[author: Tim Banks]
So, what can Canada do to become a leader in e-commerce? Canada’s House of Commons Standing Committee on Industry, Science and Technology would like to offer some suggestions for how the Government can help and Industry Canada has released its 2012-2013 Plans and Priorities. There is not much in the way of innovation in these documents but one recurring issue is the fragmentation of consumer protection legislation. Might the future bring greater harmonization?
Standing Committee Report
Recently, the Standing Committee released its report entitled “E-Commerce in Canada: Pursuing the Promise” in which it summarized its investigation into the market for e-commerce market in Canada and what the Government can do to assist to overcome some of the challenges to the e-commerce market.
Canadians are on-line. Using information gathered by Statistics Canada, the Report states that 79% of Canadians had Internet access in 2010 and 74% of those with Internet access used the Internet for “window shopping” or “comparison shopping”. E-commerce is also growing in Canada; however, the Report suggests that Canadian businesses may be under-investing in this retail channel and consumers are purchasing from U.S.-based Internet retail channels.
The Report acknowledges several barriers to e-commerce in Canada, particularly for small and medium sized enterprises (SMEs). These include the cost of investment and access to capital. However, they also include the fact that Canada has a huge geography and low population density. The Report states that logistics and shipping costs in Canada are larger (even for domestic shipping) than in the United States. Furthermore, the Report notes the lack of uniformity in consumer protection laws across Canada.
The Standing Committee made 16 recommendations for the Government of Canada. They are:
1. Place an emphasis on e-commerce in its forthcoming digital economy strategy.
2. Work with the payments industry to modernize payments systems to ensure an efficient, fair, safe, competitive and world-leading payments system in Canada.
3. Work with industry to increase the affordability, reliability and speed of broadband Internet available to Canadians.
4. Reduce “red tape” and costs of cross-border business and shipping for businesses and consumers.
5. Examine disclosure and transparency rules so that businesses and consumers are aware of the total costs of e-commerce transactions prior to purchase.
6. The Business Development Bank of Canada make information and communications technology adoption a strategic focus.
7. Bring Canada’s Anti-Spam Legislation into force to help to increase consumer confidence in the e-marketplace.
8. Work with the provinces and industry to develop strategies to meet the skilled workers shortage in information and communication technology industries.
9. Provide an easily accessible directory or service containing all government programs related to innovation and R&D to help firms access the tools and support they need to increase innovation and adopt information and communications technologies (ITC).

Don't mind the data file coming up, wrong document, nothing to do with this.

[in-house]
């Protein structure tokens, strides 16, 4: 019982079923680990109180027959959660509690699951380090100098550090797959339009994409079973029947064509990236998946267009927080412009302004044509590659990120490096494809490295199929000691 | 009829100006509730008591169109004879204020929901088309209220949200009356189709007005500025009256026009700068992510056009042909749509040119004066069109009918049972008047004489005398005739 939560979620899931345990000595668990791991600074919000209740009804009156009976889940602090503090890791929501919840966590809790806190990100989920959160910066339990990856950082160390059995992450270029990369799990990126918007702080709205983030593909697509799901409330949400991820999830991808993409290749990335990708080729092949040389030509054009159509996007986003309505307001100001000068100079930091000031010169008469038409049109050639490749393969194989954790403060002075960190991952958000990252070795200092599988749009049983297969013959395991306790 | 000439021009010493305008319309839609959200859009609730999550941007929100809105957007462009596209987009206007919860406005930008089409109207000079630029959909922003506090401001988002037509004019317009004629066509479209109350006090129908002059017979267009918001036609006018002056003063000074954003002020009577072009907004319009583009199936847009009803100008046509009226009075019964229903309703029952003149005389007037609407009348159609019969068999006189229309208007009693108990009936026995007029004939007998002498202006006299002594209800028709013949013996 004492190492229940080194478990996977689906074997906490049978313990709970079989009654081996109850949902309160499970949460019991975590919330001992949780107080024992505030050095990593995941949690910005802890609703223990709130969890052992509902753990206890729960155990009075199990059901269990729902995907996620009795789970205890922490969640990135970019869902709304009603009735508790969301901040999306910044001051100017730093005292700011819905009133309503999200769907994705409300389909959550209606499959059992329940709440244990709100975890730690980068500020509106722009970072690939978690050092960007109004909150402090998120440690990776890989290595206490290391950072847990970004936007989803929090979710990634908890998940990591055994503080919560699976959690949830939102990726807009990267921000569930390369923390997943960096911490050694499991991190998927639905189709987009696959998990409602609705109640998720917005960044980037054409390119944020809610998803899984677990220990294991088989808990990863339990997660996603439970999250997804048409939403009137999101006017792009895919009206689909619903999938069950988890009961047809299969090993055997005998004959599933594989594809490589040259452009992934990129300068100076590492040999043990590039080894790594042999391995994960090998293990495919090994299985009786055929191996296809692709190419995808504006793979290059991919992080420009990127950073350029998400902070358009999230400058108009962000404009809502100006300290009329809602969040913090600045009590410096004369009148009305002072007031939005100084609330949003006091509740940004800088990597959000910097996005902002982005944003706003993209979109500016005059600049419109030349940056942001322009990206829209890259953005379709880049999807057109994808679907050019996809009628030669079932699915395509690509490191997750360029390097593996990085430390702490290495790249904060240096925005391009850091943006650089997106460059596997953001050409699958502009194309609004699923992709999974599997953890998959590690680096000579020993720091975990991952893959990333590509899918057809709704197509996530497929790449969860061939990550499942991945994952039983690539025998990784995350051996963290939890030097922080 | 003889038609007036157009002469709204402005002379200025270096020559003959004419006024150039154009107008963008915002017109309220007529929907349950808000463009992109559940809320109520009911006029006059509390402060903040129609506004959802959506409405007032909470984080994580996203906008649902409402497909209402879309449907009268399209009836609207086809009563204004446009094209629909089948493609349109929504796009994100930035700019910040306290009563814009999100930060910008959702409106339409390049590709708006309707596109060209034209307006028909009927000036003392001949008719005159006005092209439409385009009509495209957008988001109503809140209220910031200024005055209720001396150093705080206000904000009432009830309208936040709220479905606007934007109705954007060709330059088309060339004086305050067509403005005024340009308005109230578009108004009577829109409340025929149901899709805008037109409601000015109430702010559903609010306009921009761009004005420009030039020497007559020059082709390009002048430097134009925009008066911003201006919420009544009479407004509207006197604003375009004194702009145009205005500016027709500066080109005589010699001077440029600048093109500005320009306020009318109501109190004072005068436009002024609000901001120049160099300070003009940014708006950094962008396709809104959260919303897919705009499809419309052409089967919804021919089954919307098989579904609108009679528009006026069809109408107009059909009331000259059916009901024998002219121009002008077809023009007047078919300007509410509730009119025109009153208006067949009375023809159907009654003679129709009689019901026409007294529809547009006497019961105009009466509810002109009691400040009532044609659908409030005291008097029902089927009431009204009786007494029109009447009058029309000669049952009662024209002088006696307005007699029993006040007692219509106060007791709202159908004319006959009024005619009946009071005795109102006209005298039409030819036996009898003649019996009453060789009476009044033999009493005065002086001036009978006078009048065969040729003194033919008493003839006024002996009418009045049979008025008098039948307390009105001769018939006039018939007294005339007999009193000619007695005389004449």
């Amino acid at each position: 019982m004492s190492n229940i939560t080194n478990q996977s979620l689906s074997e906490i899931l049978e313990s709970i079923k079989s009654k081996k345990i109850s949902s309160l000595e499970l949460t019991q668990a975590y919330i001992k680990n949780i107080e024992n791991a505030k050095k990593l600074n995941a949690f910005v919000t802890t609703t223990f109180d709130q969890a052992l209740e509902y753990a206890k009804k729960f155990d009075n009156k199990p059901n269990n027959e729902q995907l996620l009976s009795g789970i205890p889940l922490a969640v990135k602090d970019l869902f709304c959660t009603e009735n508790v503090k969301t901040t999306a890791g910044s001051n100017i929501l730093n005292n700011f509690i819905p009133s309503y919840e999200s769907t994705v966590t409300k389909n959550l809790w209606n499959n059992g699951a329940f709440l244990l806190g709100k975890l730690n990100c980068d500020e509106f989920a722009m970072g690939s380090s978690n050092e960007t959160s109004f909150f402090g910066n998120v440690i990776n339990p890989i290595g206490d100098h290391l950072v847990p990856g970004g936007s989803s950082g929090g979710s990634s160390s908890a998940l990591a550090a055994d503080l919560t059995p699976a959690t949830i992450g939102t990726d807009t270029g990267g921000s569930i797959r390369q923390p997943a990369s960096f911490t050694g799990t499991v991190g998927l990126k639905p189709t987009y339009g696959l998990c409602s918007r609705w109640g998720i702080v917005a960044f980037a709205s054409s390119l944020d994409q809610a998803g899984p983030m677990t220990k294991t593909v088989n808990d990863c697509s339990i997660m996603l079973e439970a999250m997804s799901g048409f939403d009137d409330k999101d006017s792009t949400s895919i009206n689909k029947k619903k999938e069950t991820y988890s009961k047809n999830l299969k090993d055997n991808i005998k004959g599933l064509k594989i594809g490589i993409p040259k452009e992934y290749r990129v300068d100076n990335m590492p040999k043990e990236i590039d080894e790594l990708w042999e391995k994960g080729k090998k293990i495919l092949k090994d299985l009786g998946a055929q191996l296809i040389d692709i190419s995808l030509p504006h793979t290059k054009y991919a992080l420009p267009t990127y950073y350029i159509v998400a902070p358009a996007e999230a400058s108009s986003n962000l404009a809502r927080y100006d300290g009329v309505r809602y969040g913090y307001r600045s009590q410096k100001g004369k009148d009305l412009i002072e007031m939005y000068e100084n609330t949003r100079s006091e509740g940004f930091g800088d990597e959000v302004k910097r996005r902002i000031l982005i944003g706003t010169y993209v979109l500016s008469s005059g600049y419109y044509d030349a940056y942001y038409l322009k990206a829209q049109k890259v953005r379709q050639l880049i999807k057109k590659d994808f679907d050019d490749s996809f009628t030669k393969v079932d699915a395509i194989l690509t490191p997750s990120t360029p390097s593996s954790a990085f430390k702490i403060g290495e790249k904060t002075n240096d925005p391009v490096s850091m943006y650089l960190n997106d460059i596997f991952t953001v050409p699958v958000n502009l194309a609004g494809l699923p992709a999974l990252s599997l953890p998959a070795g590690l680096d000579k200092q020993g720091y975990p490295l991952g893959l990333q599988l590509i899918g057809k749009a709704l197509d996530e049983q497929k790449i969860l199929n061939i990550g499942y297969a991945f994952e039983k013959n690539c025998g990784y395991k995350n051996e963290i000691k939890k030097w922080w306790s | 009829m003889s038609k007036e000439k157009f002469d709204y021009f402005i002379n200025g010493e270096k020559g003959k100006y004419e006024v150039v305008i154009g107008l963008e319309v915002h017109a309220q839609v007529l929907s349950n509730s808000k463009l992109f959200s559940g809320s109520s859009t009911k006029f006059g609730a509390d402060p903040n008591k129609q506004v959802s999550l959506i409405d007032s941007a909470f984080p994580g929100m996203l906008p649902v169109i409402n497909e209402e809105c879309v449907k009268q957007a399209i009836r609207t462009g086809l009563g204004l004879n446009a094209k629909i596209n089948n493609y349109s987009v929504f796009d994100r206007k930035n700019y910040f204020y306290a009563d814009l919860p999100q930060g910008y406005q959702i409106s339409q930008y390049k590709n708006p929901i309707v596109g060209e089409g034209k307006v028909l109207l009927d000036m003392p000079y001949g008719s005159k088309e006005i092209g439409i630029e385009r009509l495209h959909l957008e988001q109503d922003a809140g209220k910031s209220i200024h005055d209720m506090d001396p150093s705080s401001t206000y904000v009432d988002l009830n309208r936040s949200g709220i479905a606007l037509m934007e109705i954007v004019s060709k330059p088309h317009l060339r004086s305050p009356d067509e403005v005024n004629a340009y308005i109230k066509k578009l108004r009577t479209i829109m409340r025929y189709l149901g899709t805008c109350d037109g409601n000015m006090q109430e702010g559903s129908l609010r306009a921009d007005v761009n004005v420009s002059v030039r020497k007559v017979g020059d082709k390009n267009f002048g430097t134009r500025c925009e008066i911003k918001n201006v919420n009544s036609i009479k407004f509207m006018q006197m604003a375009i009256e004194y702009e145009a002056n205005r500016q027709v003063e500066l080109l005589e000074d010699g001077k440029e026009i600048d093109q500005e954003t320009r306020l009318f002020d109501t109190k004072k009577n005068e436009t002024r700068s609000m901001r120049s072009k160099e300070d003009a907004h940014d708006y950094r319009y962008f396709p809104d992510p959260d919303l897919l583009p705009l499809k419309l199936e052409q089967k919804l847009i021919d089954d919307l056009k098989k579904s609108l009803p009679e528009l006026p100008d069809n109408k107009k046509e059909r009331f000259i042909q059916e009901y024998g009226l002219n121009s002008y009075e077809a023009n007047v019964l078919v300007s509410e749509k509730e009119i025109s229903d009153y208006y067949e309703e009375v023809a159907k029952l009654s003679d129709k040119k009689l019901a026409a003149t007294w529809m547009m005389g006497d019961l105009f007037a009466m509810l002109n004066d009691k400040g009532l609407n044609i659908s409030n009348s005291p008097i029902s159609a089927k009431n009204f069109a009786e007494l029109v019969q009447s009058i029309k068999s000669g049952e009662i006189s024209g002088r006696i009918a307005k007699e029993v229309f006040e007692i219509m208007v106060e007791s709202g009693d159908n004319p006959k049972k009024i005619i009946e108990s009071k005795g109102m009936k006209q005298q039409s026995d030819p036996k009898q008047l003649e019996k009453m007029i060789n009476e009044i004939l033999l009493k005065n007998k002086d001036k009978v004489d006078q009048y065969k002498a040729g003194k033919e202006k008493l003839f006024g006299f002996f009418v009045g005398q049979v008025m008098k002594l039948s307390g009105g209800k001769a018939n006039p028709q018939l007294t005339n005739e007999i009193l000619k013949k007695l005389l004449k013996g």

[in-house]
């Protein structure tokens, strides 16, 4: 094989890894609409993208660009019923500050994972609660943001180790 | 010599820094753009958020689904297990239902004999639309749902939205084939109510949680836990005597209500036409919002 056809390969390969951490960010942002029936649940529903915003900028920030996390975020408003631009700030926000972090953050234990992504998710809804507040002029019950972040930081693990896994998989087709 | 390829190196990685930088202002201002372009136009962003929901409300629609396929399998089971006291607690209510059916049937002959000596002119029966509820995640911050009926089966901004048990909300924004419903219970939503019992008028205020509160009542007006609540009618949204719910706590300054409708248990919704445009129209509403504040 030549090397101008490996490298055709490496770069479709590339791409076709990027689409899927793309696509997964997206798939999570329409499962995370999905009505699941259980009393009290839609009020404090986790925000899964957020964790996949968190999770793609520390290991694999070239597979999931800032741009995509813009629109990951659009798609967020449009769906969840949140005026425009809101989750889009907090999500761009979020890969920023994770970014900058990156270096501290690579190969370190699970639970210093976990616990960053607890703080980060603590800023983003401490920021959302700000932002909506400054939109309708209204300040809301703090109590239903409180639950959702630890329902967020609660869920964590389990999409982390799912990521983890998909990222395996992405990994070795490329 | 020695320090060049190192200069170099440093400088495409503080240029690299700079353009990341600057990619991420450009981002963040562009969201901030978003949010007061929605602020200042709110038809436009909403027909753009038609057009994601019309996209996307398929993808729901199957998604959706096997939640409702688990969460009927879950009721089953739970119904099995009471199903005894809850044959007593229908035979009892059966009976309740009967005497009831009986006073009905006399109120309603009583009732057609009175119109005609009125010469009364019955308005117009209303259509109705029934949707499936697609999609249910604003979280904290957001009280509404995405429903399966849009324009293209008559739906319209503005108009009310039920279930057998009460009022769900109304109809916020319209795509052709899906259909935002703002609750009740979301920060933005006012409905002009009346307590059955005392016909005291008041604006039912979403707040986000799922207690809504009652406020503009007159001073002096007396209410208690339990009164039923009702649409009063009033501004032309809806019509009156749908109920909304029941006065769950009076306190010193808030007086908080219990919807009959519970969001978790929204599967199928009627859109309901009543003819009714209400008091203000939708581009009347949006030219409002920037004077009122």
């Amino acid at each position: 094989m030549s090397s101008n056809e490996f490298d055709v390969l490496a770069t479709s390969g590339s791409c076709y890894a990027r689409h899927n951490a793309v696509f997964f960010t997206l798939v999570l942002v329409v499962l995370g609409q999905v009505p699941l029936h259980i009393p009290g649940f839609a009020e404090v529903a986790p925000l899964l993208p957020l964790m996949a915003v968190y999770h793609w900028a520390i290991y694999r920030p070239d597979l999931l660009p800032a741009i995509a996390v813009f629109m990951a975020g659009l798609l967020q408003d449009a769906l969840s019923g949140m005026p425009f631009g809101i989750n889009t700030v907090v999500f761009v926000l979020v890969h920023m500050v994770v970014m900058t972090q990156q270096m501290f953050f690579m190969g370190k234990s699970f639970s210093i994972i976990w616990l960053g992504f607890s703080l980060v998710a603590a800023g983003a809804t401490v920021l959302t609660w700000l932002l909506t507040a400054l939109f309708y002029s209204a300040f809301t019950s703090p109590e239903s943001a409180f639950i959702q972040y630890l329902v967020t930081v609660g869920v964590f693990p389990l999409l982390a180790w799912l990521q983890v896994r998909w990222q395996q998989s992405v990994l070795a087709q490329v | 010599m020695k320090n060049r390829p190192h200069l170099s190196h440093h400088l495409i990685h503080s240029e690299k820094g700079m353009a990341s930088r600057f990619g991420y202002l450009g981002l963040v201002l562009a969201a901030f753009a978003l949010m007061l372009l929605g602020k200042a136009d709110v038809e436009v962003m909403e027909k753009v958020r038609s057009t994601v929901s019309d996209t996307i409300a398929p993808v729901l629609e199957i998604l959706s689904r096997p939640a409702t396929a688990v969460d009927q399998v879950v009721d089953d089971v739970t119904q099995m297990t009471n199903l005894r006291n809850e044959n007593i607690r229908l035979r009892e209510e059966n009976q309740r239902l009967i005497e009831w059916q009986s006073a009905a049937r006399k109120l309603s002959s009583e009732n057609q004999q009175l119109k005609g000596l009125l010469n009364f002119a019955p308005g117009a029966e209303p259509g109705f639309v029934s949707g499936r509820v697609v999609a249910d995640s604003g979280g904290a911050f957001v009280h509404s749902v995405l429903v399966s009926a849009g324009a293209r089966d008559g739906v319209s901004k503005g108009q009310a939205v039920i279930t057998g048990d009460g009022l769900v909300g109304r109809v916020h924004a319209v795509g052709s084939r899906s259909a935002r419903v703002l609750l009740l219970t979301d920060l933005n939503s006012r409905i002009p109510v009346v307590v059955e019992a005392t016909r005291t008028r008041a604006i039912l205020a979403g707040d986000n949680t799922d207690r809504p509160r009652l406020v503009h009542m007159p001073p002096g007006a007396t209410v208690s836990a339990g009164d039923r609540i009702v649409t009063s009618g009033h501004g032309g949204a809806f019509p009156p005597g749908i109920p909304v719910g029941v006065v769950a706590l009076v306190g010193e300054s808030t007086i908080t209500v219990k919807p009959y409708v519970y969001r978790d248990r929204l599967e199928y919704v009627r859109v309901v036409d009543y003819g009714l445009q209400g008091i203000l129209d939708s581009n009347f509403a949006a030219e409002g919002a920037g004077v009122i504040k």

10. Work with Internet service providers to ensure and promote the availability of 24/7 technical support to their clients to ensure their services are functioning as required, and to ensure that clients have transparent and up-to-date access to their account information.
11. Examine ways to increase the quality of information available regarding adoption and use by Canadian SMEs, and the business impact of such adoption and use.
12. Consumers and retailers should be protected by a code of conduct applicable to on-line, mobile, and other emerging transaction technologies.
13. The Government should become a “model user” of e-commerce and on-line solutions in its procurement practices and delivery of services to Canadians.
14. Ensure Government systems are secure from potential security threats to avoid lengthy shut-downs of Government of Canada on-line services.
15. Work with industry and consumer groups to increase digital literacy and simplify terms and conditions of e-commerce transactions.
16. View financial literacy and digital literacy as being intertwined due to the widespread adoption of electronic and mobile payments systems.
Industry Canada Plans and Priorities
Industry Canada has also released its 2012-2013 Estimates — Report on Plans and Priorities. If you believe the government should be facilitating the building of e-commerce capacity, it might be criticized for lack of ambition (University of Ottawa Professor Michael Geist is a critic). Some highlights are:
Industry Canada will participate on a federal-provincial-territorial Consumer Measures Committee to examine best practices in achieving compliance with consumer protection laws.
Industry Canada will also participate in developing or updating consumer information.
Industry Canada will review consumer issues in cross-border transactions through participation in three projects: (1) the Organisation for Economic Co-operation and Development (OECD) review of the Guidelines for Consumer Protection in the Context of Electronic Commerce; (2) the development of an International Organization for Standardization (ISO) standard for business to consumer electronic commerce, and (3) related projects regarding on-line dispute resolution and redress.
Industry Canada has set performance targets for its activities. These include: (1) 86% of Canadians using the Internet; (2) 65% of Canadian businesses understanding their privacy obligations; and (3) 43% for Canadians purchasing goods and services on-line.